Author Topic: 20th Century Classical Music vs "the Rest"  (Read 2066 times)

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Offline ClassicalWeekly

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20th Century Classical Music vs "the Rest"
« on: April 01, 2011, 02:42:23 PM »
I've been overwhelmed by (and very appreciative of)  the wealth of suggestions I was given in my thread about getting exposed to and familiar with 20th century music.  I've been listening to some of the works and I have what's most likely a beginner question but here it goes:

What is it about the 20th century music that makes it so different as compared to say, Mozart, Haydn, Beethoven, Brahms, etc?  With these composers I feel that there is more "structure" and more of a "tune" then in the 20th century works.   Mahler's 9th is quite enjoyable, but I feel as though it's a little "all over the place" and that there's less structure than in the earlier composers I mentioned.

Is it just the 20th century style that (to me) makes these works less accessible (to me)  Is it the addition of different instruments or more brass? 

And please forgive the novice question -- I'm not trying to make light of the work of the 20th century -- I'm just trying to put my finger on why it feels so "different"

Thanks.
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Offline The new erato

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Re: 20th Century Classical Music vs "the Rest"
« Reply #1 on: April 01, 2011, 10:46:23 PM »
There's structure all right, but one just need more listening experience to gather it as it's more complex and less clearcut.

Philoctetes

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Re: 20th Century Classical Music vs "the Rest"
« Reply #2 on: April 01, 2011, 10:52:45 PM »
There's structure all right, but one just need more listening experience to gather it as it's more complex and less clearcut.

But if you don't "get it", it's no knock on you. Sometimes the sound just won't match to your ears.

Offline Josquin des Prez

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Re: 20th Century Classical Music vs "the Rest"
« Reply #3 on: April 02, 2011, 03:37:16 AM »
Old composers wrote what came naturally to them, they weren't bogged down by a self-aware cultural context. In Spenglerian terms, composers like Mozart or Beethoven belonged to the "Becoming/Being" of Western music where as modern composers belong to the "Culture/Civilisation" phase. If you take into account that European culture died during the first half of the 20th century and was replaced by an alien entity you will understand why modern music sounds so different.

Offline Grazioso

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Re: 20th Century Classical Music vs "the Rest"
« Reply #4 on: April 02, 2011, 05:15:11 AM »
What is it about the 20th century music that makes it so different as compared to say, Mozart, Haydn, Beethoven, Brahms, etc?  With these composers I feel that there is more "structure" and more of a "tune" then in the 20th century works.   Mahler's 9th is quite enjoyable, but I feel as though it's a little "all over the place" and that there's less structure than in the earlier composers I mentioned.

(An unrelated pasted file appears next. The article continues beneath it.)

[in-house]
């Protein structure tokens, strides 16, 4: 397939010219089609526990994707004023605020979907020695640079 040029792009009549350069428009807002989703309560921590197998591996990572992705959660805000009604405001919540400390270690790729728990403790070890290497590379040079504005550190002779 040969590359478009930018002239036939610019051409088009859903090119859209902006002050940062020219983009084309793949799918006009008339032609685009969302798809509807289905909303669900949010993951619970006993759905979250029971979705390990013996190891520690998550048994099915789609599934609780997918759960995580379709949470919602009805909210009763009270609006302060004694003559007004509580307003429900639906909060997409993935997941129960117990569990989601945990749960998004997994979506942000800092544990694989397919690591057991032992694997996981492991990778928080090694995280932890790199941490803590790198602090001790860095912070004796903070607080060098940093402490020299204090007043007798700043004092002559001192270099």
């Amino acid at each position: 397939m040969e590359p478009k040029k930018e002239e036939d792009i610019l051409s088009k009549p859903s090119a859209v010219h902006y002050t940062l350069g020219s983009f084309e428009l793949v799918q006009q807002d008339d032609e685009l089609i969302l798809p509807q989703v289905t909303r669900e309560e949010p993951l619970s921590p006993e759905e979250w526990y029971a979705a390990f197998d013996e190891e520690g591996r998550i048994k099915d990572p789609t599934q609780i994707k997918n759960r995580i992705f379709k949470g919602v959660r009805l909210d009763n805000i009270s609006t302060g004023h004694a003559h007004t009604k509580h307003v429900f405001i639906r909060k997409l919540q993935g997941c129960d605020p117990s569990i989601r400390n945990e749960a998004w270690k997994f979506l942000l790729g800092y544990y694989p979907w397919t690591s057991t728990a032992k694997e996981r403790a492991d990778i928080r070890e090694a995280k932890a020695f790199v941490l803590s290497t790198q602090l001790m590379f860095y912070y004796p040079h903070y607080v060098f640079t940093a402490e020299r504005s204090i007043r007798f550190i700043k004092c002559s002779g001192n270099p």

That's a HUGE question  :) A lot of things make some 20th-century music sound different: lots of structural, harmonic, and rhythmic ideas came into play that didn't exist (other than maybe in embryo) before 1900. You get complex polyrythms, atonality, bitonality, aleatory (chance) elements, serialism, dodecaphony, spectralism, and on and on. The instrumental palette is also expanded far beyond what Mozart or Haydn knew, so you'll literally hear different sounds.

Be aware, though, that for every avant-garde piece of the 20th-century, you can find one that hews much closer to tradition. You have the witty neo-classicism of Prokofiev's 1st symphony, the high Romanticism of Howard Hanson, the spiritual minimalism of Arvo Pärt, etc. And of course, the early part of the century saw composers born in the 1800's continuing to work in relatively traditional, "accessible" styles: for instance, you had Elgar, Bantock, Stanford, Parry, Bruch, Zemlinsky, Korngold, Atterberg, Sinding, Børresen, etc. (Conversely, you had men like Ives, born well before the turn of the century, going on to write music that still causes people problems.)

There was no switch that was flipped in 1900; you just had a lot of ongoing diversity. (Then again, the 19th century went from Haydn to Wagner, so music got stretched dramatically during those 100 years.)

As for Mahler, he's actually somewhat akin to Mozart in his superabundance of ideas, one coming after another in quick succession. However, that plethora of ideas can work differently in Mahler, namely in that he often juxtaposes themes and tone colors of wildly different character. In the 1st symphony, for example, you get that infamously weird 3rd movement with the lugubrious bass intoning the song we know as "Frere Jacques" in a minor mode, a village band replete with someone banging away on the cymbals, a contemplative lyrical tune based on one of his songs, etc.

But in Mahler, the structure is definitely there, just on a grander scale; plus he often melds the sonata and rondo forms.


There is nothing more deceptive than an obvious fact. --Sir Arthur Conan Doyle

 

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